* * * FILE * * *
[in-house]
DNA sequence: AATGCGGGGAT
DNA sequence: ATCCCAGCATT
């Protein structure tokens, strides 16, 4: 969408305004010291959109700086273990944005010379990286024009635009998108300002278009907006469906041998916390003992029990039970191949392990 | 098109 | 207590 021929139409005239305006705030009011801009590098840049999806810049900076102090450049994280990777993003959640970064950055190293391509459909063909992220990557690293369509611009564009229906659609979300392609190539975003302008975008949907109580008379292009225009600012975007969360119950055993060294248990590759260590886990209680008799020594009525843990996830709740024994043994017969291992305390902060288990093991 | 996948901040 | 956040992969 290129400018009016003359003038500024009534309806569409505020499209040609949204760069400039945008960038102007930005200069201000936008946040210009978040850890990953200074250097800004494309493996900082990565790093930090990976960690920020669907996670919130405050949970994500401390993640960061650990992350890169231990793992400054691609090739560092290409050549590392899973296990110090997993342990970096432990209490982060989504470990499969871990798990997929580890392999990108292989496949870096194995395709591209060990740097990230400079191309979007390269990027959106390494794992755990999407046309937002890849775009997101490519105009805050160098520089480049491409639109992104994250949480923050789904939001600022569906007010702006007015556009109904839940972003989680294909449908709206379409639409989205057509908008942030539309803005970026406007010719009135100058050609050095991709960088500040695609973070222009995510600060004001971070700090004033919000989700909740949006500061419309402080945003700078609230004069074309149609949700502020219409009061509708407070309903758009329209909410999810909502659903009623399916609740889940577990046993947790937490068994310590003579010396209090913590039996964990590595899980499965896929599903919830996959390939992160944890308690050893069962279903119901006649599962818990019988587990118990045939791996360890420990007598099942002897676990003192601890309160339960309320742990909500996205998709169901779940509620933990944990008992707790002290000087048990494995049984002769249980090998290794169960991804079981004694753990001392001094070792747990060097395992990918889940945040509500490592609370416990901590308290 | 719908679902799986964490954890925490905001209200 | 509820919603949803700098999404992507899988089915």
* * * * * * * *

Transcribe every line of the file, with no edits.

[in-house]
DNA sequence: AATGCGGGGAT
DNA sequence: ATCCCAGCATT
């Protein structure tokens, strides 16, 4: 969408305004010291959109700086273990944005010379990286024009635009998108300002278009907006469906041998916390003992029990039970191949392990 | 098109 | 207590 021929139409005239305006705030009011801009590098840049999806810049900076102090450049994280990777993003959640970064950055190293391509459909063909992220990557690293369509611009564009229906659609979300392609190539975003302008975008949907109580008379292009225009600012975007969360119950055993060294248990590759260590886990209680008799020594009525843990996830709740024994043994017969291992305390902060288990093991 | 996948901040 | 956040992969 290129400018009016003359003038500024009534309806569409505020499209040609949204760069400039945008960038102007930005200069201000936008946040210009978040850890990953200074250097800004494309493996900082990565790093930090990976960690920020669907996670919130405050949970994500401390993640960061650990992350890169231990793992400054691609090739560092290409050549590392899973296990110090997993342990970096432990209490982060989504470990499969871990798990997929580890392999990108292989496949870096194995395709591209060990740097990230400079191309979007390269990027959106390494794992755990999407046309937002890849775009997101490519105009805050160098520089480049491409639109992104994250949480923050789904939001600022569906007010702006007015556009109904839940972003989680294909449908709206379409639409989205057509908008942030539309803005970026406007010719009135100058050609050095991709960088500040695609973070222009995510600060004001971070700090004033919000989700909740949006500061419309402080945003700078609230004069074309149609949700502020219409009061509708407070309903758009329209909410999810909502659903009623399916609740889940577990046993947790937490068994310590003579010396209090913590039996964990590595899980499965896929599903919830996959390939992160944890308690050893069962279903119901006649599962818990019988587990118990045939791996360890420990007598099942002897676990003192601890309160339960309320742990909500996205998709169901779940509620933990944990008992707790002290000087048990494995049984002769249980090998290794169960991804079981004694753990001392001094070792747990060097395992990918889940945040509500490592609370416990901590308290 | 719908679902799986964490954890925490905001209200 | 509820919603949803700098999404992507899988089915």